To assist me in further research and preparation of this dissertation, I have asked the following faculty members to serve on my committee. Dr Gerald Soliday, associate professor of historical studies, teaches early modern European social and cultural history, including the social history of literature. His knowledge of historical developments during the period, as well as his clear understanding of both the methodological and the interpretive issues involved will be invaluable to my work. Dr Daniel Wickberg, associate professor of historical studies, teaches American and European Intellectual History. His insights into the intellectual environment of early modern England and America will be of particular help to me, especially for the colonial section of the research.
Dr Pamela Gossin, associate professor of literary and historical studies, teaches classes on early modern professional women and auto/biographical writing. Her experience in both of these fields as well as her interdisciplinary approach will be particularly useful to me as I explore the use of letters, pamphlets and treatises as auto/biographical narratives. Finally, Dr Patricia Michaelson, associate professor in literature, teaches courses on eighteenth-century women writers in England. Her understanding of the period, in terms of literary trends and the general cultural environment, will contribute greatly to my research.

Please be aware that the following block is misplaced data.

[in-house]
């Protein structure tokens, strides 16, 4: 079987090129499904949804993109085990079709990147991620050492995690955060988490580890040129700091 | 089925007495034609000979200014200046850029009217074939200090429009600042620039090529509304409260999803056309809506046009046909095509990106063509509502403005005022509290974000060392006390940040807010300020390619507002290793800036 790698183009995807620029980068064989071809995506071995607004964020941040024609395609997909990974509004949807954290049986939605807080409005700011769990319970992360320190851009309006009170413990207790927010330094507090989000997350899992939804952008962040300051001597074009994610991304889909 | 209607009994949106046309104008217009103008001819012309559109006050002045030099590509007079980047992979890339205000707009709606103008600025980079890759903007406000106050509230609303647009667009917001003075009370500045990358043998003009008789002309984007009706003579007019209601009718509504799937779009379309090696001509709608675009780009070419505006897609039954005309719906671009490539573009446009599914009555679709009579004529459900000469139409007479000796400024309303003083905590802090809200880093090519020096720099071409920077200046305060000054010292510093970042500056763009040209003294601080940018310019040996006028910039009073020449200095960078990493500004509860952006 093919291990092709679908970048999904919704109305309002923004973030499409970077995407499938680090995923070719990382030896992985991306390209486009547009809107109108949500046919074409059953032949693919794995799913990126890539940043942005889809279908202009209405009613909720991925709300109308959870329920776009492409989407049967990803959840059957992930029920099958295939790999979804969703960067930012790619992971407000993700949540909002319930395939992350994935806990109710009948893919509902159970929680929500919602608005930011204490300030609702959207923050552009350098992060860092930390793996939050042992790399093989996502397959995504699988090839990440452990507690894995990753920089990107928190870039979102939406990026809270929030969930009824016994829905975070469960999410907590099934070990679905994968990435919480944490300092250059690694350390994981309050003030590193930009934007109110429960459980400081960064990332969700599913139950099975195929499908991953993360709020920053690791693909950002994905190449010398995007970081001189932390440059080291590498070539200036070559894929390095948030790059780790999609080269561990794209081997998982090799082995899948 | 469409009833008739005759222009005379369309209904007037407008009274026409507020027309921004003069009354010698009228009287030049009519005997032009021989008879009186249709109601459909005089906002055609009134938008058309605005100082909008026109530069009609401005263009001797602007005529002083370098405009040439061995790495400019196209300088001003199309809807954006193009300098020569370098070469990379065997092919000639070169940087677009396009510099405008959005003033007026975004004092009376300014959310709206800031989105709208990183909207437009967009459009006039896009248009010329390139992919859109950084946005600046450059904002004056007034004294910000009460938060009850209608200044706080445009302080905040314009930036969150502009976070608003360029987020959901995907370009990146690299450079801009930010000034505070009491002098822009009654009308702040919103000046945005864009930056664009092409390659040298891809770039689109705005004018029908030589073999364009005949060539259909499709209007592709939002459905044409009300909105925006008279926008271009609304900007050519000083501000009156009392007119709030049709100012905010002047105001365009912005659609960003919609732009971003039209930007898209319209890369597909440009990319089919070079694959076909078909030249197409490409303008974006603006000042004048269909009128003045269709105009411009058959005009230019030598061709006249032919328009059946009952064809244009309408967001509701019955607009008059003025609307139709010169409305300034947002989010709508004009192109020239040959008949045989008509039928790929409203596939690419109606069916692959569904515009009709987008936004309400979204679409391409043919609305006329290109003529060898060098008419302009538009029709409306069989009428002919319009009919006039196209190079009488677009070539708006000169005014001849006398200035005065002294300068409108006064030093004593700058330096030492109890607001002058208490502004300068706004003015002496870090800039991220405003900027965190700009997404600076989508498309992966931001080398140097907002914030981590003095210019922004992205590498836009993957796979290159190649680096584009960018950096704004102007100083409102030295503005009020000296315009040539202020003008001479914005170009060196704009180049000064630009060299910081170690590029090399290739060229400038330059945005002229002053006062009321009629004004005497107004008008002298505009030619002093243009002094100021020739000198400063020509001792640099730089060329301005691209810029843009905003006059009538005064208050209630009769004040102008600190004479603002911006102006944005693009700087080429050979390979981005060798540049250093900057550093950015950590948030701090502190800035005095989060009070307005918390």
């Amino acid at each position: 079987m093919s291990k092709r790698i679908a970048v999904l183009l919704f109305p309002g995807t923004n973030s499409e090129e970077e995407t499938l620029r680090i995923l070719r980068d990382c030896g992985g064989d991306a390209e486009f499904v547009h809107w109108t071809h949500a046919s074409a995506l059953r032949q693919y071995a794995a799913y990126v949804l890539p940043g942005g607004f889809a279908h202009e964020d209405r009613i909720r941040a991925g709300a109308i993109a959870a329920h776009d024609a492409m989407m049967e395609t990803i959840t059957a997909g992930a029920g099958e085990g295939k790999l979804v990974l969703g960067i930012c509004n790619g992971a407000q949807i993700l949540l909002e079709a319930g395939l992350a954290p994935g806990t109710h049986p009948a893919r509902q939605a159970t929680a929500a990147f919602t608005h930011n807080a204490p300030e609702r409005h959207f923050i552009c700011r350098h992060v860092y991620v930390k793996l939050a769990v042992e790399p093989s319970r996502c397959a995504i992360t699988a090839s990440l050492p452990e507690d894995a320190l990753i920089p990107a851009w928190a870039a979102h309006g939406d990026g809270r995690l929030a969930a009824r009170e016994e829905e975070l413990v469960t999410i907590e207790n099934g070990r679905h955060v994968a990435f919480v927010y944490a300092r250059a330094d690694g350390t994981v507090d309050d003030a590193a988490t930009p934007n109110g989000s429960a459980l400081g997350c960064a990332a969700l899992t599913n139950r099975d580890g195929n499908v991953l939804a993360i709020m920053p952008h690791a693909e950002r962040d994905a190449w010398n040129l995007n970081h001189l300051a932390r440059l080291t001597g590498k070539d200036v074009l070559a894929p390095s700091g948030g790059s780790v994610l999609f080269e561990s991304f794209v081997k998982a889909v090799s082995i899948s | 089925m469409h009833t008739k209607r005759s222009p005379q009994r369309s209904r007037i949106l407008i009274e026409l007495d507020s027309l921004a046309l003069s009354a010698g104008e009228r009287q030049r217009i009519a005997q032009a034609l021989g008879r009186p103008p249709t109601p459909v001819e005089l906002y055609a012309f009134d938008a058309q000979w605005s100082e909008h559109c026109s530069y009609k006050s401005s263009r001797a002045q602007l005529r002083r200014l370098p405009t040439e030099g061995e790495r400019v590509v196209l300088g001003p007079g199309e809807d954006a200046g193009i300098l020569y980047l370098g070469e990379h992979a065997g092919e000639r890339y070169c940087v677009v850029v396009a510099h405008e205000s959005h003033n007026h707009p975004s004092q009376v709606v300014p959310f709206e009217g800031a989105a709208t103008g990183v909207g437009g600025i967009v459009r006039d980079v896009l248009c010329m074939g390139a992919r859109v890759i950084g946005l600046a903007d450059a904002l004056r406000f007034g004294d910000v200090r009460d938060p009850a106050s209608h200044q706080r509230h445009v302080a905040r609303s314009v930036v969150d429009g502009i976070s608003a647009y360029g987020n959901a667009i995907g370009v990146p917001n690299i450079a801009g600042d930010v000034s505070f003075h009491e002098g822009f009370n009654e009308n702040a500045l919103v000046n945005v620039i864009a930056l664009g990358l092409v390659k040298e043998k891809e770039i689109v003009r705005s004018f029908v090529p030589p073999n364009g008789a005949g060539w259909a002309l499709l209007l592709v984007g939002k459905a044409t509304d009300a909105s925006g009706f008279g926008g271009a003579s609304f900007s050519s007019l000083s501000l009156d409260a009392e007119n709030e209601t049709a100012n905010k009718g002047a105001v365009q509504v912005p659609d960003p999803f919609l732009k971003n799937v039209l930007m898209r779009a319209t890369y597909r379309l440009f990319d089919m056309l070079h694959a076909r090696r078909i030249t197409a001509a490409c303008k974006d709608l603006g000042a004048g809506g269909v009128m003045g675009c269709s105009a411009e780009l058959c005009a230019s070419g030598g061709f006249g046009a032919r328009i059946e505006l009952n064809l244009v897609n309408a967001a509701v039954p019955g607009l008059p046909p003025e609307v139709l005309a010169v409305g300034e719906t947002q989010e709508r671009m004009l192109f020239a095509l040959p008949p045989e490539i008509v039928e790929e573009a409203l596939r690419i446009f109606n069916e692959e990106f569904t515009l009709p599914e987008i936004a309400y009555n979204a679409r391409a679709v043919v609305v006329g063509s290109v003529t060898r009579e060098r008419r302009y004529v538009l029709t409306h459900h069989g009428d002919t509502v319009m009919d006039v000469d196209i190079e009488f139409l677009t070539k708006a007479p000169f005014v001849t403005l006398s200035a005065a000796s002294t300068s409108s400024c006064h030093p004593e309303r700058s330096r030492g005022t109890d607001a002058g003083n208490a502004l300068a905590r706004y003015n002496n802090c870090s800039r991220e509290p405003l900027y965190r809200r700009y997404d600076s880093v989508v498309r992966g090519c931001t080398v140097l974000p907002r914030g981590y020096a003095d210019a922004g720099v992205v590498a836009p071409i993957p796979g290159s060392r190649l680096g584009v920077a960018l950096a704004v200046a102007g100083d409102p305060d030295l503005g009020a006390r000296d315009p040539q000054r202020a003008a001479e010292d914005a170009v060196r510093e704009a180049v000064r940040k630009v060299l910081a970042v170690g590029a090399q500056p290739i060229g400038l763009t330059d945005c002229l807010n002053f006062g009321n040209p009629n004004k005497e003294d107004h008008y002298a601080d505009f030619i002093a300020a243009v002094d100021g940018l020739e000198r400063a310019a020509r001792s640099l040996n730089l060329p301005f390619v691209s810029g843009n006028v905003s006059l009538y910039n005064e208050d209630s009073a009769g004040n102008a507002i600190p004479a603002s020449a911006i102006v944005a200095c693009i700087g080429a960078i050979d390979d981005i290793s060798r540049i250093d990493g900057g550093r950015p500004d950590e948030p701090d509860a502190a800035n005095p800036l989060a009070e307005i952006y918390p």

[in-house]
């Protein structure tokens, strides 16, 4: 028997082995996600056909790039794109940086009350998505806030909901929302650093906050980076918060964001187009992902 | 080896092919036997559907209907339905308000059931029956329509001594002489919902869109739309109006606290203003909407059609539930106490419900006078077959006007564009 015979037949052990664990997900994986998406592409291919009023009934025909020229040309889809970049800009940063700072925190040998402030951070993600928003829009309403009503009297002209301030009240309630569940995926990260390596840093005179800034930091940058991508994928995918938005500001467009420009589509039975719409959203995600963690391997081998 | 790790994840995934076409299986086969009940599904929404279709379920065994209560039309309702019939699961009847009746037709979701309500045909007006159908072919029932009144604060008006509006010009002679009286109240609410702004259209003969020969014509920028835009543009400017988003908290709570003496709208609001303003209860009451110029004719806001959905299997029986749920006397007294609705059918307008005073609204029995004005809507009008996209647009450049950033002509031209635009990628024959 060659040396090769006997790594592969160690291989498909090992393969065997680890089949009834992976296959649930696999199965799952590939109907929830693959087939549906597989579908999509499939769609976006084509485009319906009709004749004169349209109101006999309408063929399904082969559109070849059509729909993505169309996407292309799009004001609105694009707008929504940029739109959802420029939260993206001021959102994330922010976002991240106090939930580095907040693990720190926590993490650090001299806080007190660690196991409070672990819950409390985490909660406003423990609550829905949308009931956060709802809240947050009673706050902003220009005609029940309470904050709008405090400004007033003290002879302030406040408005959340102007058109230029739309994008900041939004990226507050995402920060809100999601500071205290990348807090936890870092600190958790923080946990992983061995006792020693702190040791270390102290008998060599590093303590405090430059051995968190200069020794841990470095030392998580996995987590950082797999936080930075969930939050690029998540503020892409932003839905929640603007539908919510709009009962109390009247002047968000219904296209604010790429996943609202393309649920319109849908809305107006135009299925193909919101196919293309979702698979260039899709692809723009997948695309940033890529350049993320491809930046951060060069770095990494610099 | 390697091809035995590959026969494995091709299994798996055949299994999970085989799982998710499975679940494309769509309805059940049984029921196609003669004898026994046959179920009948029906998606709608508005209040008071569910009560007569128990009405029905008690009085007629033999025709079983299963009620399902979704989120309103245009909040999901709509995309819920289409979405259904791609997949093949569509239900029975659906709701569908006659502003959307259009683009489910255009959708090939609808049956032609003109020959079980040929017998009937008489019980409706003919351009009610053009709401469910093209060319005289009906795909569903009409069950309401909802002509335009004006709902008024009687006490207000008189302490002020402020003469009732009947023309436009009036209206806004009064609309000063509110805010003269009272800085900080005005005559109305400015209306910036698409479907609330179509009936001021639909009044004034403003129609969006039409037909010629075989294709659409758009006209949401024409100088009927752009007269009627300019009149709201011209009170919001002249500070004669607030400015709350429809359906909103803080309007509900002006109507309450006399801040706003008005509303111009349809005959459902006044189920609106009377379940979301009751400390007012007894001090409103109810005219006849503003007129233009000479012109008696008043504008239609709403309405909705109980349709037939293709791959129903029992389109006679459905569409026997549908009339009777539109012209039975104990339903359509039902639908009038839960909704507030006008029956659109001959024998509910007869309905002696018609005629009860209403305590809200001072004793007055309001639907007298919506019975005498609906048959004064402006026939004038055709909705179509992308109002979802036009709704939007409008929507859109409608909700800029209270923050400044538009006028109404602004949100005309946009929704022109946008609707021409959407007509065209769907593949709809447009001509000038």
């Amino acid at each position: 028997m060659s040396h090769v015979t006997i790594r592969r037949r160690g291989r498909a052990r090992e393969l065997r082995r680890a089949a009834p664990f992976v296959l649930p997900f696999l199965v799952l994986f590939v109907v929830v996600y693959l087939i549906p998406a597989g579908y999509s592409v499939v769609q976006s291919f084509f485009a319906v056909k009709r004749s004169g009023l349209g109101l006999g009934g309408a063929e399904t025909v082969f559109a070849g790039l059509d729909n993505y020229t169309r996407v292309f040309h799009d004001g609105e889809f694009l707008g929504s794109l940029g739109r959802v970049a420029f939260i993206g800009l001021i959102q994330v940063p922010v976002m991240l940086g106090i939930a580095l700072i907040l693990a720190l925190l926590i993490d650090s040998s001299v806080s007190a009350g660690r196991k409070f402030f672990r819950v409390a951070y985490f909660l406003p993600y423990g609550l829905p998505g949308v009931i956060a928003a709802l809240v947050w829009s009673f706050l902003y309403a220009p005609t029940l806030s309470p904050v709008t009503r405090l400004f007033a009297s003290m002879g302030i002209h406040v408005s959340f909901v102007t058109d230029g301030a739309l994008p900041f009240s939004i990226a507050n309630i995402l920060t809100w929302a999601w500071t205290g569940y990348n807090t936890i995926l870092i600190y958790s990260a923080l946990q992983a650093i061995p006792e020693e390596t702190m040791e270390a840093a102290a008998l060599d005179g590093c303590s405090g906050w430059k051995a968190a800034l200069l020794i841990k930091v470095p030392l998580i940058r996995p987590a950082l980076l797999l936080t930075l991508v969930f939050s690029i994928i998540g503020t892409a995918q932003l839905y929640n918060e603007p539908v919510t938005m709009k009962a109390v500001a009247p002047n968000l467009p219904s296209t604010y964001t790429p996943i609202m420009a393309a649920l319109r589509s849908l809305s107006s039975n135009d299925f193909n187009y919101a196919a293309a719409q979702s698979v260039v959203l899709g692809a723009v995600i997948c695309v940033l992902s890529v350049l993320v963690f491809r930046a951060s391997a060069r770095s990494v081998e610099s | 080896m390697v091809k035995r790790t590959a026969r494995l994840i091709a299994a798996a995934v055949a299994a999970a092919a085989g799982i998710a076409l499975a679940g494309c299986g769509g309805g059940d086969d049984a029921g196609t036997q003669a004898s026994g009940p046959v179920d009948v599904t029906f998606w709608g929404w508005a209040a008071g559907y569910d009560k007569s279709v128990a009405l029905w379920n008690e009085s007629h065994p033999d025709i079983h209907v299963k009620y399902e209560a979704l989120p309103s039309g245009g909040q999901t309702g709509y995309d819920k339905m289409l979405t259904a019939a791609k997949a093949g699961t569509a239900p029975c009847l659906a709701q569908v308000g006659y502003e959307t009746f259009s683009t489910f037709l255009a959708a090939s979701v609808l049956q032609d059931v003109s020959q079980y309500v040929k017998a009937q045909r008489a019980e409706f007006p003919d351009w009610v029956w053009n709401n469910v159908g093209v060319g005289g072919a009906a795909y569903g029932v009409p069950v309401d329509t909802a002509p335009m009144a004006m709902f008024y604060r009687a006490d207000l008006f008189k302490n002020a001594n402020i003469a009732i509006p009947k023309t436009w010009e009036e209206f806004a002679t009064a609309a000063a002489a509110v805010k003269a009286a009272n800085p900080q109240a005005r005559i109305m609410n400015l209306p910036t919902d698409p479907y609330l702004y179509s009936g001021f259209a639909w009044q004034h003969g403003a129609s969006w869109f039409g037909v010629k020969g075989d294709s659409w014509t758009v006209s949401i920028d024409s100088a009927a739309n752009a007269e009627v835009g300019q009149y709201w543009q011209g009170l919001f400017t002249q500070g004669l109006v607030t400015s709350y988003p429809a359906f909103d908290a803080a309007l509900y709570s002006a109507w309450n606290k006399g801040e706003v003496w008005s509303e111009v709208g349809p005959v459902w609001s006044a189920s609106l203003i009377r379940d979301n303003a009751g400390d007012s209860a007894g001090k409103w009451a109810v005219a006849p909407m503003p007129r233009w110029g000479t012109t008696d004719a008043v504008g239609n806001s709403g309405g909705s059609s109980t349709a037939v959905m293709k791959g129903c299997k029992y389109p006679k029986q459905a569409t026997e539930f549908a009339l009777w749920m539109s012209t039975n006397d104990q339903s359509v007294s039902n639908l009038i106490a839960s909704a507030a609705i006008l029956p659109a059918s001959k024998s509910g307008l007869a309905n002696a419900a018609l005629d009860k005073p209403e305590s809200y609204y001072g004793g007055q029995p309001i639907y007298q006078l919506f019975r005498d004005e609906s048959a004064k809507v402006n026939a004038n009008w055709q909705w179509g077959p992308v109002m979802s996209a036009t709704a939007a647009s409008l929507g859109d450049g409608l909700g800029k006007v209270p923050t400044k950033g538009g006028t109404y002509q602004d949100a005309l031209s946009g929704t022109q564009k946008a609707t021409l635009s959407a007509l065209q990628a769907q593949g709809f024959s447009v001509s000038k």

[1] Many of the letters are published, as are their other writings. What is not published can be found in manuscripts in archives or libraries located in New York, Boston, and London.